Students from the nation’s top colleges will use their offensive hacking skills for good in a cybersecurity competition held Nov. 4–6 at Rochester Institute of Technology.
Ten collegiate teams will face off in the second annual Collegiate Penetration Testing Competition, as they attempt to break into computer networks, evaluate their weak points and offer plans to better secure them. The competition allows students to experience a day in the life of a penetration tester—the security professionals hired to test and evaluate an organization’s computer systems and networks to ensure that malicious hackers can’t get in.
“Penetration testing is crucial for proving to an organization that they have cybersecurity vulnerabilities,” said Bill Stackpole, professor of computing security at RIT and director of the competition. “Student competitors will learn how to add value to a business, by helping the company better understand its computing infrastructure and improve its security posture.”
During the competition, teams of up to six students will interrogate a mock-company’s network. The following morning, they will present a report to the judges on their findings and offer their suggestions for mitigating risk. The whole event is set up to mimic how penetration testing consulting happens in the real world.
“This mock company holds confidential data that would have a significant impact if breached,” said Stackpole. “But this isn’t just happening in a simulation. Real companies are facing cybersecurity threats every day and our students need to learn how to combat that.”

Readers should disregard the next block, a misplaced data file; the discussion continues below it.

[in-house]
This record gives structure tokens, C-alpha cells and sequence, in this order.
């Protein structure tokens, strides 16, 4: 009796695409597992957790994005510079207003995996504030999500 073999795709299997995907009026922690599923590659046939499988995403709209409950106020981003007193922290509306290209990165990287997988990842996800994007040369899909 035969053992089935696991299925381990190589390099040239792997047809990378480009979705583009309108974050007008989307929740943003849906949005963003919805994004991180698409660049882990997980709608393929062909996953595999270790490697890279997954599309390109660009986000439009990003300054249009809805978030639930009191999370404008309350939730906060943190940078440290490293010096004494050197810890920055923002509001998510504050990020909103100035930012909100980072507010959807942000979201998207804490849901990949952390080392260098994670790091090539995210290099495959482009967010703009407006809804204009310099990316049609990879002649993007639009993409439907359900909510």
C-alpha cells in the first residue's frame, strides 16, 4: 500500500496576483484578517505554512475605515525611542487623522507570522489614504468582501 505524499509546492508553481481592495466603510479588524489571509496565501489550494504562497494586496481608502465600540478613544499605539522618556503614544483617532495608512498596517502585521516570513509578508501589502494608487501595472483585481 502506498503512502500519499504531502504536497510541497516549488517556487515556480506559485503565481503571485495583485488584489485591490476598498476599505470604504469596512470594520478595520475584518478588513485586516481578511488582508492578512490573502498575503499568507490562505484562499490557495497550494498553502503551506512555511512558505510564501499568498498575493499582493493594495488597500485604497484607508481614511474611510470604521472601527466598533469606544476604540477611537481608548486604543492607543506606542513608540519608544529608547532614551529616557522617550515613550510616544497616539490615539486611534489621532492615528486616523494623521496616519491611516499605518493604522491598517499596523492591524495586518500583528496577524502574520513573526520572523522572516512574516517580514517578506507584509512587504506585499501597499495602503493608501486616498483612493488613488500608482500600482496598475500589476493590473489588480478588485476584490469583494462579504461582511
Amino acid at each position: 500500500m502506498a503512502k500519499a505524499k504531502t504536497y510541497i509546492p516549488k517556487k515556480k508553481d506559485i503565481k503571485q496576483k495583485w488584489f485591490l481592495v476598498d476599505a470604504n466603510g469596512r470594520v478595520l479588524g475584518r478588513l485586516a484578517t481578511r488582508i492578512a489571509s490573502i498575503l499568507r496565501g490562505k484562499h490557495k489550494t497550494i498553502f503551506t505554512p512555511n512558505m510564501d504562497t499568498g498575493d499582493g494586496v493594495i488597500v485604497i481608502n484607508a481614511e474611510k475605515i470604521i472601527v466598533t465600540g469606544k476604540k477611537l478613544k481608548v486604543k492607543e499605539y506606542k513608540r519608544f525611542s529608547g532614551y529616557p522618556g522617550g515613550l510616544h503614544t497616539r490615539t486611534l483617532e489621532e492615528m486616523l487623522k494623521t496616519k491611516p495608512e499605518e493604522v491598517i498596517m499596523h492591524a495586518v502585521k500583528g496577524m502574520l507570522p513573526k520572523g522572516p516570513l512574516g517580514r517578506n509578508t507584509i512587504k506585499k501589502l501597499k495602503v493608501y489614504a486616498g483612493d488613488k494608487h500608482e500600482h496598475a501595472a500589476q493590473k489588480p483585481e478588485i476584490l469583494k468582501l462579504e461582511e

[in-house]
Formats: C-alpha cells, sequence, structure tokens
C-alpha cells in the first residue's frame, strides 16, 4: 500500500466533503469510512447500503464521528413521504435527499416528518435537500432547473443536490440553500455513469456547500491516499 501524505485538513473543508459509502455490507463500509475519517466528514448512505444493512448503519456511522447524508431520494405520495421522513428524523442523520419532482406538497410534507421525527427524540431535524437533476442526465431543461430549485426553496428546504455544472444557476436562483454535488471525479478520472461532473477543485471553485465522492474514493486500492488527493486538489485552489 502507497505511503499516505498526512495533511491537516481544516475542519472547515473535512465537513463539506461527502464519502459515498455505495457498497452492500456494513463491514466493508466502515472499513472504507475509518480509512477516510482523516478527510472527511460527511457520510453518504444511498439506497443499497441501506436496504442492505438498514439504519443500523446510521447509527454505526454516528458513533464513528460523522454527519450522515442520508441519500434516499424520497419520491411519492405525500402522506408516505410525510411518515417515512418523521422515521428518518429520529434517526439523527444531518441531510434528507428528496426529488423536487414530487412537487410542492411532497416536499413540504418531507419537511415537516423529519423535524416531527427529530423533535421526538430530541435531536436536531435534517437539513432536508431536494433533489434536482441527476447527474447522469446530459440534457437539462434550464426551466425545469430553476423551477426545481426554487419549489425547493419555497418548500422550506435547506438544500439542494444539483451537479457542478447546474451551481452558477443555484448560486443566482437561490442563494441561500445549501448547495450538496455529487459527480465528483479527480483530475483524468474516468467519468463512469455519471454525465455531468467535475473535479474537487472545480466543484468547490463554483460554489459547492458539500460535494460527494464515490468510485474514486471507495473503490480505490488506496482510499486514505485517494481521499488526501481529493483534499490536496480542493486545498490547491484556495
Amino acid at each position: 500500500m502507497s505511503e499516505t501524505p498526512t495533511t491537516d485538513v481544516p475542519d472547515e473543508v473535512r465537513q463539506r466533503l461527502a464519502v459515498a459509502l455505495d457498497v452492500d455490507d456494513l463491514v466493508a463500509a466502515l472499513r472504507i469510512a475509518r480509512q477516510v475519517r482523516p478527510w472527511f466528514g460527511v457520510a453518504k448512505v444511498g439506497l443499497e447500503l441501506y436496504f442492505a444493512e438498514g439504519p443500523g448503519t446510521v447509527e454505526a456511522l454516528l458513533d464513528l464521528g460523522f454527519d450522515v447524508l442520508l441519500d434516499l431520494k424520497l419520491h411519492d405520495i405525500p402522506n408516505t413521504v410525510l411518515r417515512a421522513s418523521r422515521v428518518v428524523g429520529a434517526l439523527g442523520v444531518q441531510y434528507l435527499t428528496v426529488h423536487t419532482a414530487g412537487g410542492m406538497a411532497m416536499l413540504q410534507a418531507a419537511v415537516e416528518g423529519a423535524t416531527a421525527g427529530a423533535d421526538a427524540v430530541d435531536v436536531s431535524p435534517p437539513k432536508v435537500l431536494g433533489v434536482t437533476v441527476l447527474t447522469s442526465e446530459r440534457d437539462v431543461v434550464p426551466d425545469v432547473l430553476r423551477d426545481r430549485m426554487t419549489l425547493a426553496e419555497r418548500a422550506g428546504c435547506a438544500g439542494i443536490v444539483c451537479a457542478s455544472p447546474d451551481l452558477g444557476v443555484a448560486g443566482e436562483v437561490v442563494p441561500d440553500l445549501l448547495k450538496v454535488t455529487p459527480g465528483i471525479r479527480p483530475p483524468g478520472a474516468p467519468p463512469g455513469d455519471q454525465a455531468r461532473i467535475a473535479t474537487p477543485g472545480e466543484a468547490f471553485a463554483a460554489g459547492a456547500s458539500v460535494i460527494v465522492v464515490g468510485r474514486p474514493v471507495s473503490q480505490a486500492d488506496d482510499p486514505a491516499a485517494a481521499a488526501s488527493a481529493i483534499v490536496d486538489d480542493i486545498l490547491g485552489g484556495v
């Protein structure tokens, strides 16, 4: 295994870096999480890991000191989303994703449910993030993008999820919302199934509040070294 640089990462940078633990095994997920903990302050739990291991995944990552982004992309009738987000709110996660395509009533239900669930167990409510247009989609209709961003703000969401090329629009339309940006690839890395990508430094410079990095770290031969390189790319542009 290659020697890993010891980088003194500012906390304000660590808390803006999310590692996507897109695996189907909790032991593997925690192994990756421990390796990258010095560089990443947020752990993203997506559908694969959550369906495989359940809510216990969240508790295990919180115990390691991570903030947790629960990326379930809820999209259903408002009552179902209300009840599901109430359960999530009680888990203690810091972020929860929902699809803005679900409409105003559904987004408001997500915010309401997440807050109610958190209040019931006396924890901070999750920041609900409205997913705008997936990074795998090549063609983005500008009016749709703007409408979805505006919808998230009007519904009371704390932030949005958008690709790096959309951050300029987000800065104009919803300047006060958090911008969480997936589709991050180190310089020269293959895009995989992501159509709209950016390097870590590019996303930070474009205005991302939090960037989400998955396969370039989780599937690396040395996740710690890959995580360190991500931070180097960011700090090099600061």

Participants in the weekend competition include:
• Rochester Institute of Technology
• University of Central Florida
• City College of San Francisco
• University at Buffalo
• Tennessee Technological University
• University of New Haven
• University of Maine
• University of Texas at San Antonio
• Pennsylvania State University
• California State Polytechnic University, Pomona
Judges and sponsors from the security industry will see how participants perform under fire. Students will have the opportunity to meet experts and hand out résumés. Sponsors include the National Security Agency, IBM, Amazon, Google and Facebook.
In computing security, the National Collegiate Cyber Defense Competition (NCCDC)—held annually in San Antonio—is seen as the premier defense-based event, requiring students to defend an infrastructure while performing typical business tasks. In the future, RIT sees its Collegiate Penetration Testing Competition becoming the premier offensive event.
“We had a lot more than 10 teams that wanted to participate in the competition this year,” said Stackpole. “We would like to see this grow from a single event into a national tournament, with four or five regional competitions feeding to the championships at RIT.”
In 2012, RIT broke the mold of traditional cybersecurity education by creating the Department of Computing Security, the first academic department devoted solely to computing security. Today, RIT is helping to fill a national need for qualified computing security professionals as a one of National Centers of Academic Excellence in Information Assurance/Cybersecurity Education designated by National Security Agency and Department of Homeland Security.
For more information on the Collegiate Penetration Testing Competition, go to nationalCPTC.org.